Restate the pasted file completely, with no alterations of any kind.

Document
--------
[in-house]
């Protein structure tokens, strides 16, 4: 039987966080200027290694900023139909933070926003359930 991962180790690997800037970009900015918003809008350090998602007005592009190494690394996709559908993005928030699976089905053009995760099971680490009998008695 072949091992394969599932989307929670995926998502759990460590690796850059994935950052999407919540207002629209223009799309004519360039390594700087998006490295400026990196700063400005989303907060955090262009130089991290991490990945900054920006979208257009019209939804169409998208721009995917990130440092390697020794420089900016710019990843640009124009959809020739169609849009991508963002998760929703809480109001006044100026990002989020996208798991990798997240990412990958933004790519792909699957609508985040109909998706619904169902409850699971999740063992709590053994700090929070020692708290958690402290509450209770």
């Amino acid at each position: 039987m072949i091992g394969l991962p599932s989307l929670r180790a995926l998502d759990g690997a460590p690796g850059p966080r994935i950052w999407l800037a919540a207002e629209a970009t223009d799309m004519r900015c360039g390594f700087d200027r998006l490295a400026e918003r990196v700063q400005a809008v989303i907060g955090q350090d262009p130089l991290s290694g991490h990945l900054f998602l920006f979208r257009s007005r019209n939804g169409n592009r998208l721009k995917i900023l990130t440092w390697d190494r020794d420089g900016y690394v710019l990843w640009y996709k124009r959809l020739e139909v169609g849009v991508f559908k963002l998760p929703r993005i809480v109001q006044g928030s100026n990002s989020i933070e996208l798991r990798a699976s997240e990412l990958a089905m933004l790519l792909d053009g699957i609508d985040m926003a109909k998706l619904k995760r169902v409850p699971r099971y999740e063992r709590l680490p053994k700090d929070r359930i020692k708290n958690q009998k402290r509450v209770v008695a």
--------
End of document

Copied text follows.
[in-house]
């Protein structure tokens, strides 16, 4: 039987966080200027290694900023139909933070926003359930 991962180790690997800037970009900015918003809008350090998602007005592009190494690394996709559908993005928030699976089905053009995760099971680490009998008695 072949091992394969599932989307929670995926998502759990460590690796850059994935950052999407919540207002629209223009799309004519360039390594700087998006490295400026990196700063400005989303907060955090262009130089991290991490990945900054920006979208257009019209939804169409998208721009995917990130440092390697020794420089900016710019990843640009124009959809020739169609849009991508963002998760929703809480109001006044100026990002989020996208798991990798997240990412990958933004790519792909699957609508985040109909998706619904169902409850699971999740063992709590053994700090929070020692708290958690402290509450209770």
């Amino acid at each position: 039987m072949i091992g394969l991962p599932s989307l929670r180790a995926l998502d759990g690997a460590p690796g850059p966080r994935i950052w999407l800037a919540a207002e629209a970009t223009d799309m004519r900015c360039g390594f700087d200027r998006l490295a400026e918003r990196v700063q400005a809008v989303i907060g955090q350090d262009p130089l991290s290694g991490h990945l900054f998602l920006f979208r257009s007005r019209n939804g169409n592009r998208l721009k995917i900023l990130t440092w390697d190494r020794d420089g900016y690394v710019l990843w640009y996709k124009r959809l020739e139909v169609g849009v991508f559908k963002l998760p929703r993005i809480v109001q006044g928030s100026n990002s989020i933070e996208l798991r990798a699976s997240e990412l990958a089905m933004l790519l792909d053009g699957i609508d985040m926003a109909k998706l619904k995760r169902v409850p699971r099971y999740e063992r709590l680490p053994k700090d929070r359930i020692k708290n958690q009998k402290r509450v209770v008695a």